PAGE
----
Editor’s note: This article was published before the coronavirus pandemic, and may not reflect the current situation on the ground.

Landscape photography is more than just capturing beautiful images—it’s a way to reconnect with nature and get a little headspace in a fast-moving digital world, says Graeme Green.

“Photography is, for me, about being outside and experiencing the planet,” photographer Antony Spencer says. “It’s about experiencing places and feeling like you can still get lost in a world.”

In the digital age of smartphones and social media, where it can feel like every inch of the planet has been snapped and shared, it’s still possible to get ‘lost’ and find unique locations to produce original photographs. Spencer, who won the prestigious Landscape Photographer of the Year award back in 2010, travels around the world, from Cornwall to Colorado, often guiding tours to little known corners.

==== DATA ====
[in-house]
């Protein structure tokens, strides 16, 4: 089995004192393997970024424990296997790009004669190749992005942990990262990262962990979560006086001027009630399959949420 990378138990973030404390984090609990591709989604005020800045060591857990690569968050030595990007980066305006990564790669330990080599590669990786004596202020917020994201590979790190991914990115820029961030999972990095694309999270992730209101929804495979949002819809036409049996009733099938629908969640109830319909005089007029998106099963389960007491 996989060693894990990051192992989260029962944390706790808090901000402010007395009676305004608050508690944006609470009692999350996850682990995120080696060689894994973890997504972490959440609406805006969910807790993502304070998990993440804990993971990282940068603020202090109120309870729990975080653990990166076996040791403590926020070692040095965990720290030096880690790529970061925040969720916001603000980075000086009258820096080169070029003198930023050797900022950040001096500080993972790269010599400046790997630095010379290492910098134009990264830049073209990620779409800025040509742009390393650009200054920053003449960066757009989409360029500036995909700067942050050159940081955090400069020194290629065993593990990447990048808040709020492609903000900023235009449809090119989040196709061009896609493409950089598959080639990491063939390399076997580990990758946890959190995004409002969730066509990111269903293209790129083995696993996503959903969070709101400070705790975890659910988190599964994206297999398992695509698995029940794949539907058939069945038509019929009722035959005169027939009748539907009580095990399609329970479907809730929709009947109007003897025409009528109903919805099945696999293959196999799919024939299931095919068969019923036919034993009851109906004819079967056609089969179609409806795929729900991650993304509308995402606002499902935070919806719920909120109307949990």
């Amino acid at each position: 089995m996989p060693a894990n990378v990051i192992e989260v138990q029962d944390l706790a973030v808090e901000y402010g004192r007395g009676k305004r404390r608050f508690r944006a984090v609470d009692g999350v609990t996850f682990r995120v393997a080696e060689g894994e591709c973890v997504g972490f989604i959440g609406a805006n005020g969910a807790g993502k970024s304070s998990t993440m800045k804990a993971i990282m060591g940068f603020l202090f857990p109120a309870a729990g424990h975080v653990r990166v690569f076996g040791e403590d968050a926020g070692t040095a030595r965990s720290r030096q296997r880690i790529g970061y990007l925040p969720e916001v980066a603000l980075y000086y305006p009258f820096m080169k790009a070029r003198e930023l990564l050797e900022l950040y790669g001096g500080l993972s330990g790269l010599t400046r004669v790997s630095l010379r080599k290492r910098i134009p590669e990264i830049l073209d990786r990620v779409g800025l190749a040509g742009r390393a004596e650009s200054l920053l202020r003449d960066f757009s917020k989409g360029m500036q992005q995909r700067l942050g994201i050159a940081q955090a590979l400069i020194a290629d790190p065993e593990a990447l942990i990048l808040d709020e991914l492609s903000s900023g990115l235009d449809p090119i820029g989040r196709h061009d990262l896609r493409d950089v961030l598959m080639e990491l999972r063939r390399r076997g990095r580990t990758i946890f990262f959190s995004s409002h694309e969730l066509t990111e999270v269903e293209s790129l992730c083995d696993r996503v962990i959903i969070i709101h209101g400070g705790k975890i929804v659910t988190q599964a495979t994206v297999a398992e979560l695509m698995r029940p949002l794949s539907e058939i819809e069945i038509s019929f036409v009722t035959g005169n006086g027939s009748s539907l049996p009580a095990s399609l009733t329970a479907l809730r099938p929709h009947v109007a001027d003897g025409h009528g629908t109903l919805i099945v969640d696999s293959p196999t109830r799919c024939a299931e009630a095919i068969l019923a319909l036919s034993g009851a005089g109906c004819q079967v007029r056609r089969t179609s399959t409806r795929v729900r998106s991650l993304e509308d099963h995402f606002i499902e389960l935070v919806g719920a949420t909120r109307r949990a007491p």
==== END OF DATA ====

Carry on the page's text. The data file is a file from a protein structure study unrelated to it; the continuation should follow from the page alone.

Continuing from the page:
Over the years, previously ‘unexplored’ areas of Norway and Iceland have, he says, started to become more popular with photographers, pushing him towards lesser known locations in Greenland, or using helicopters to access tourist-free glaciers and river deltas in Iceland. “One of the reasons I was drawn to landscapes is because I have a major fascination with the outside world,” says Spencer. “It’s also a chance to slow down in a world that is so fast-paced. The world changes all the time, perhaps not always for the better. Having a chance to slow down is more and more important.”